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How Girls Really Feel About Gender Roles and the Rise of Pro-Female Advertising SheKnows launches Hatch project

What do you get when you talk to a group of teen and tween girls about gender roles and stereotyping? A lot of surprisingly insightful opinions.

This past spring, in the midst of heated public debate surrounding Sheryl Sandberg's "Ban Bossy" campaign, women's lifestyle site SheKnows released a video asking 9-year-old girls what they think bossy means. It was fresh and inspiring, and became the impetus for SheKnows' latest project, called Hatch—a program that empowers kids to use media and technology in positive ways.

SheKnows just released the video below, featuring girls talking about gender roles and the pro-female advertising movement and what all of that means to them.



The video is fun and endearing, but also full of great little insights. They weigh in on everything from the Always #likeagirl campaign to the effects of media on girls to social mores. Among their notable remarks:

• "I think most toys are geared towards girls or towards boys. Girls plays with dolls, and for guys, it's like, building things."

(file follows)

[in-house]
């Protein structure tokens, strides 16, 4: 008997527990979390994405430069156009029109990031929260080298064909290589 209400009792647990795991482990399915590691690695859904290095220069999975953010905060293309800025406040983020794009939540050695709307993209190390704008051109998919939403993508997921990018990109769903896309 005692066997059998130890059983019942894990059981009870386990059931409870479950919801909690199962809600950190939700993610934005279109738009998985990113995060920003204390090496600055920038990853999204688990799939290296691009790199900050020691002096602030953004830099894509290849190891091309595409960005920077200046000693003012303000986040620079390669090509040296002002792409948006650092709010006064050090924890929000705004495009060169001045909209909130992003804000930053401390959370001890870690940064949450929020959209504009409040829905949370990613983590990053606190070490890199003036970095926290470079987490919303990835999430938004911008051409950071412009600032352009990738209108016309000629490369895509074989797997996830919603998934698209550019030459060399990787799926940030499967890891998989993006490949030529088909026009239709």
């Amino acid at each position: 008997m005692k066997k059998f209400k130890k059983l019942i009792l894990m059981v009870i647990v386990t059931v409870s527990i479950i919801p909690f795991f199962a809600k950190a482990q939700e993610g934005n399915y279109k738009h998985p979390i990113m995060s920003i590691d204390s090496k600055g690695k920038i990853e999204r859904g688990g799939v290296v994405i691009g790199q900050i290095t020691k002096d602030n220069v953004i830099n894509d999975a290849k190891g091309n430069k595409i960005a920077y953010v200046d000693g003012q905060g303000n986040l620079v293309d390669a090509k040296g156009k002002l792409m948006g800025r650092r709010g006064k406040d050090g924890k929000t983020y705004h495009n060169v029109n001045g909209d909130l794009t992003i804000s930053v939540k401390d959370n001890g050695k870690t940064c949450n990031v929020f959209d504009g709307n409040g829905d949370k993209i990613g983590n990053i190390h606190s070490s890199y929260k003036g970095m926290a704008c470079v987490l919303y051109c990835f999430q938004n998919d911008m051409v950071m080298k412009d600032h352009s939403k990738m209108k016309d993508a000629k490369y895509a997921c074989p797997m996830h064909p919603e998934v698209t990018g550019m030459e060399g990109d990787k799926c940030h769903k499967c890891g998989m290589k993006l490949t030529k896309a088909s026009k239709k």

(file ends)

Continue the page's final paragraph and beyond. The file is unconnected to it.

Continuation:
• "Usually girls' dolls look a certain way. I don't think they consider that sometimes girls have short hair."
• "You don't have to have pink toys if you're a girl … That was the olden days. Now it's 2014. Catch up, people."

In an interview with AdFreak, Samantha Skey, chief revenue officer of SheKnows, explained the motive behind creating these kinds of videos. For one, SheKnows has a large readership of moms who are stressed about integrating tech into their kids' lives in a productive way. They want their children to be tech savvy, but they're concerned that the messages they're receiving aren't positive.

"We're focusing on digital storytelling and teaching kids to make a good video," Skey says. "Eight- and 9-year-olds are really contemplative about the topic when posed to them in this context. Kids can talk about social issues sometimes more easily when they're on camera. The girls were really willing to have these conversations, and the filming was a useful device for them to think about their points of view and articulate them clearly."

"Why do they think science is for boys? And why blue? And dragons?" asks a little girl on the video.

Girls are paying attention, their parents are spending the money, and they're willing to support brands that empower their children. "Catch up, people."

Check out some more Hatch videos below.

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Topics: SheKnows, Creative
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